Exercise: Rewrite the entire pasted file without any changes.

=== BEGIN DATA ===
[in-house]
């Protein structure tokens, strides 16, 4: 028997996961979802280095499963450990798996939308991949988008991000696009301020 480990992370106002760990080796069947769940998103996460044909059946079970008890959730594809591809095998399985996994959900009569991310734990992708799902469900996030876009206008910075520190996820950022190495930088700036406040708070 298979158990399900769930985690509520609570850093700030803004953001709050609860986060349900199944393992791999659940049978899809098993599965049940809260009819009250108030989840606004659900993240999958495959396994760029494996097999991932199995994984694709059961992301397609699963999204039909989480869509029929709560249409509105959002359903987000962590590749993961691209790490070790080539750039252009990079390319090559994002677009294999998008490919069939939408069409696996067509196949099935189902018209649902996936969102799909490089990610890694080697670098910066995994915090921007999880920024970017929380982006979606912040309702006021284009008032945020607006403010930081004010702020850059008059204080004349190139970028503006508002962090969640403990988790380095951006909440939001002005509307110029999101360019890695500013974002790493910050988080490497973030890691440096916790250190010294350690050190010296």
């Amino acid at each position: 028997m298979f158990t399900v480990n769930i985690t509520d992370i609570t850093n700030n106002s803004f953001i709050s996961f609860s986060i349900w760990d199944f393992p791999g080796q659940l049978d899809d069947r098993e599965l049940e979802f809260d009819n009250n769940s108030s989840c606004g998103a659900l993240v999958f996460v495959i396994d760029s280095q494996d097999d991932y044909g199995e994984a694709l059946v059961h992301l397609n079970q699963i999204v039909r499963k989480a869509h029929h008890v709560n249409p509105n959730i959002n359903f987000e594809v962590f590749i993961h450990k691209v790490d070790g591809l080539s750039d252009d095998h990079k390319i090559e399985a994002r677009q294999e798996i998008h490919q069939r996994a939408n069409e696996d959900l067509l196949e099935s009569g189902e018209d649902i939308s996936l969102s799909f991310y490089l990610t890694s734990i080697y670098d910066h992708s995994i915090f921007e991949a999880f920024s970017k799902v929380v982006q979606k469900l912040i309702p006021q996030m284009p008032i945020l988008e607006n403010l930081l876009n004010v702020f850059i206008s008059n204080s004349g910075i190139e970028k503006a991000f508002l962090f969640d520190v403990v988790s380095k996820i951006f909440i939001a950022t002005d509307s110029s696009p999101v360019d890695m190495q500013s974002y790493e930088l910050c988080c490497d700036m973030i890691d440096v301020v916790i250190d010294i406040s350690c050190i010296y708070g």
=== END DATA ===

[in-house]
């Protein structure tokens, strides 16, 4: 028997996961979802280095499963450990798996939308991949988008991000696009301020 480990992370106002760990080796069947769940998103996460044909059946079970008890959730594809591809095998399985996994959900009569991310734990992708799902469900996030876009206008910075520190996820950022190495930088700036406040708070 298979158990399900769930985690509520609570850093700030803004953001709050609860986060349900199944393992791999659940049978899809098993599965049940809260009819009250108030989840606004659900993240999958495959396994760029494996097999991932199995994984694709059961992301397609699963999204039909989480869509029929709560249409509105959002359903987000962590590749993961691209790490070790080539750039252009990079390319090559994002677009294999998008490919069939939408069409696996067509196949099935189902018209649902996936969102799909490089990610890694080697670098910066995994915090921007999880920024970017929380982006979606912040309702006021284009008032945020607006403010930081004010702020850059008059204080004349190139970028503006508002962090969640403990988790380095951006909440939001002005509307110029999101360019890695500013974002790493910050988080490497973030890691440096916790250190010294350690050190010296």
């Amino acid at each position: 028997m298979f158990t399900v480990n769930i985690t509520d992370i609570t850093n700030n106002s803004f953001i709050s996961f609860s986060i349900w760990d199944f393992p791999g080796q659940l049978d899809d069947r098993e599965l049940e979802f809260d009819n009250n769940s108030s989840c606004g998103a659900l993240v999958f996460v495959i396994d760029s280095q494996d097999d991932y044909g199995e994984a694709l059946v059961h992301l397609n079970q699963i999204v039909r499963k989480a869509h029929h008890v709560n249409p509105n959730i959002n359903f987000e594809v962590f590749i993961h450990k691209v790490d070790g591809l080539s750039d252009d095998h990079k390319i090559e399985a994002r677009q294999e798996i998008h490919q069939r996994a939408n069409e696996d959900l067509l196949e099935s009569g189902e018209d649902i939308s996936l969102s799909f991310y490089l990610t890694s734990i080697y670098d910066h992708s995994i915090f921007e991949a999880f920024s970017k799902v929380v982006q979606k469900l912040i309702p006021q996030m284009p008032i945020l988008e607006n403010l930081l876009n004010v702020f850059i206008s008059n204080s004349g910075i190139e970028k503006a991000f508002l962090f969640d520190v403990v988790s380095k996820i951006f909440i939001a950022t002005d509307s110029s696009p999101v360019d890695m190495q500013s974002y790493e930088l910050c988080c490497d700036m973030i890691d440096v301020v916790i250190d010294i406040s350690c050190i010296y708070g």